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#5

I would need the db accessible from other containers (for example nextcloud’s docker-compose is at ~/docker/next and wordpress at ~/docker/wp), for sake of simplicity, reliability (maintenance, crashes take down only one service) and also containerization (the point of docker, easy deploy, easy scale) they can’t be in the same compose. I would prefer to run a db for each service, but the same db is known to conflict with each other and that would also remove the ability to scale. If it is possible, I am also fine, if the db is not containerized (but services such as wp and nextc are)


Also I’d note that I have decided that I will be using MariaDB

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#6

Depends on how you think about scaling. And if your programs even work like that. I frankly have never used wordpress so… No idea. But docker does not magically scale things by itself. Programs have to be designed to be able to run them multiple times and load balance between them and you probably are gonna want kubernetes or so if you want to do any kind of automatic scaling.


Im also not quite sure if you got docker compose right. Its not combining containers in a way so that if one crashes all crash. Its just a way to boot up multiple containers with a neat config file and not have to bother configuring networking. They all are configured individually. You could stop one container or kill it and the thing would continue working. If you need one more container you add one to the compose file and start that one too. All I always did was ‘start everything’ and ‘kill everything’ but you dont loose the ability to do things like update container xyz and add another container. Compose can do those things Im pretty sure. But if you need a more advanced tool your looking stuff like kubernetes. It is the thing that (can) automatically scale / orchistrate fleets of containers for you. But that is also a whole lot more involved than using compose, especially when you have to set it up yourself unlike clouds where you click a button and have your kubernetes cluster as a service.

Compose also works docker swarm so that may be interesting. If you scale up more instances on the same machine. Are you really scaling that well?


So you can either go down that route or kubernetes.


This article might be useful. A little comparison between kube and swarm.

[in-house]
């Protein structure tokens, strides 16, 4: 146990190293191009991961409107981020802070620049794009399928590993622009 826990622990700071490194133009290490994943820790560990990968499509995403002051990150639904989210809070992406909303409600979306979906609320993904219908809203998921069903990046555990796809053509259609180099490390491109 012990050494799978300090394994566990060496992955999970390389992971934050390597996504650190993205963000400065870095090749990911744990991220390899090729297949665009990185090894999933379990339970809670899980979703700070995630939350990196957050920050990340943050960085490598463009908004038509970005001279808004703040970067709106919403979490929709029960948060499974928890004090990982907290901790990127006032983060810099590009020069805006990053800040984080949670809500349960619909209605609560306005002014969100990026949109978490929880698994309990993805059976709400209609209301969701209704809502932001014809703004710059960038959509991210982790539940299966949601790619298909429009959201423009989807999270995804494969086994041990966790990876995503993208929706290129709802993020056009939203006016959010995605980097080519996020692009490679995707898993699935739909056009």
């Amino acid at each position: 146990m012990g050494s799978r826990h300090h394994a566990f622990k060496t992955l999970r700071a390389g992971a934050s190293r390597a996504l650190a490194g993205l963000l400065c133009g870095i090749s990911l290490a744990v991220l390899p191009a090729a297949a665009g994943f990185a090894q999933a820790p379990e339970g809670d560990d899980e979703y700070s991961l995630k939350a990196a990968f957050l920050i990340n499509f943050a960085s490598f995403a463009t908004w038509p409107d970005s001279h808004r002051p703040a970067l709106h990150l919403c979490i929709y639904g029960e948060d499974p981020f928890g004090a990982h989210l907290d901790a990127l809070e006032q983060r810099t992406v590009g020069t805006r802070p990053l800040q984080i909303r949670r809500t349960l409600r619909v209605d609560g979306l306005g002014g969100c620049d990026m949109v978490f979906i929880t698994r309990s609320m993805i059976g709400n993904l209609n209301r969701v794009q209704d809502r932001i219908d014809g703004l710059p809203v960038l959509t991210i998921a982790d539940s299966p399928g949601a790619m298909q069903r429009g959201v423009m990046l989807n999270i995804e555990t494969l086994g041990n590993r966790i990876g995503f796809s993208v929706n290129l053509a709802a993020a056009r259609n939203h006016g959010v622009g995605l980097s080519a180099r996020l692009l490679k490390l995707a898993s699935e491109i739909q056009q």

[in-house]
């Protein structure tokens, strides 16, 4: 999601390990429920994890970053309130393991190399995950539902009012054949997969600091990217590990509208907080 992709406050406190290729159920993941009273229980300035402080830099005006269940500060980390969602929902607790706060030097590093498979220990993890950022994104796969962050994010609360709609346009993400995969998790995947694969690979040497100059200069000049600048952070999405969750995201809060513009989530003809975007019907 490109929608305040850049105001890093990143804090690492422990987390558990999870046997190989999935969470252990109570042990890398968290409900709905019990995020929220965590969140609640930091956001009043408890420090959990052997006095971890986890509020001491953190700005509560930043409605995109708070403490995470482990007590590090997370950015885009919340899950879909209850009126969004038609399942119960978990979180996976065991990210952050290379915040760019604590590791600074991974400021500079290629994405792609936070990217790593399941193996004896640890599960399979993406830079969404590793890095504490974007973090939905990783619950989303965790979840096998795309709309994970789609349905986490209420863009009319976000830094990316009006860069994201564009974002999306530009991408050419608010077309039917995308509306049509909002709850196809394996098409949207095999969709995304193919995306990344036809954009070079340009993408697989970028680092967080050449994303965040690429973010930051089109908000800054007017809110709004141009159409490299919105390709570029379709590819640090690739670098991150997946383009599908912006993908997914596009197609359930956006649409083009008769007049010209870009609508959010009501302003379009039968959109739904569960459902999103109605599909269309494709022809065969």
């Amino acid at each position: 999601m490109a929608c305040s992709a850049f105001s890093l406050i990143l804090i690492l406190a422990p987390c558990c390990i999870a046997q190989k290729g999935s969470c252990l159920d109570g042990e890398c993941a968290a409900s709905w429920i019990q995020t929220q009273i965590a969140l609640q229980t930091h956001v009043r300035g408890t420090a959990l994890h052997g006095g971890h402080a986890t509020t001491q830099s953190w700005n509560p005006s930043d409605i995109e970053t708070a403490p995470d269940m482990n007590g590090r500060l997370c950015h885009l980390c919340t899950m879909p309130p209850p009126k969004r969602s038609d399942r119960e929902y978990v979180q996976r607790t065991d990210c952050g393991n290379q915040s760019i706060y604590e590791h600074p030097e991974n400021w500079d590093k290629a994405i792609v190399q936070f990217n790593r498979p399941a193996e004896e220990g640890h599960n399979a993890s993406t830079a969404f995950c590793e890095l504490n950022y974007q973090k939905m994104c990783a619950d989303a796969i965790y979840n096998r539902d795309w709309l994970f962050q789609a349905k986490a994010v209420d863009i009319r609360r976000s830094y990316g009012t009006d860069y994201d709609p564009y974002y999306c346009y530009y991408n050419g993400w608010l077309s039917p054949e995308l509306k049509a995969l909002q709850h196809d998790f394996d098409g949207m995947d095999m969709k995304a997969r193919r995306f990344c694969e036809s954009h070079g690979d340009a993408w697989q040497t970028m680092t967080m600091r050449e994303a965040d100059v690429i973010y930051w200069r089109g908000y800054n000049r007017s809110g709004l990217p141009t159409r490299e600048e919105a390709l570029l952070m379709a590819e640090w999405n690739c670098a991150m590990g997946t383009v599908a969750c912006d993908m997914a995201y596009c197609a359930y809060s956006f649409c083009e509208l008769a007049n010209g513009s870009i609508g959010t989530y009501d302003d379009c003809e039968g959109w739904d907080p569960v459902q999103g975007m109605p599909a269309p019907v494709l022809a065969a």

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#7

I wrote a post on how to setup Nextcloud in docker - you might find it helpful. It uses docker-compose as suggested above and builds a MariaDB container. It was written for setting up in a cloud hosting environment (Linode) but should be easily adapted to run wherever you want.

If you just want the docker compose file, you can find it here: https://gitlab.com/zaxmyth/nextcloud-docker/blob/master/docker-compose.yml

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#8

I’m slightly confused by what you’re asking. Here’s a guide I wrote that might be helpful in general, for NextCloud, using Traefik and MariaDB:

https://humanparadox.org/antikythera-103-installing-services

More specifically, have you tried using:

    links:
      - <mariadb docker container name>

In your NextCloud configuration? Links are a legacy feature that may be removed in the future, but it should work even without networks, so if you try it and it works, it will tell you that the problem is with your network configuration. Disable all your network settings to test, because if you use links and networks together, the containers need to have a network in common for links to work. Without any declared networks, links should work fine on their own.

Another thing is where did you declare the network? If you have two separate compose files, and want to access the same network, you should create the network outside the compose files, and reference it as an external network in the compose files:

external

If set to true , specifies that this network has been created outside of Compose. docker-compose up does not attempt to create it, and raises an error if it doesn’t exist.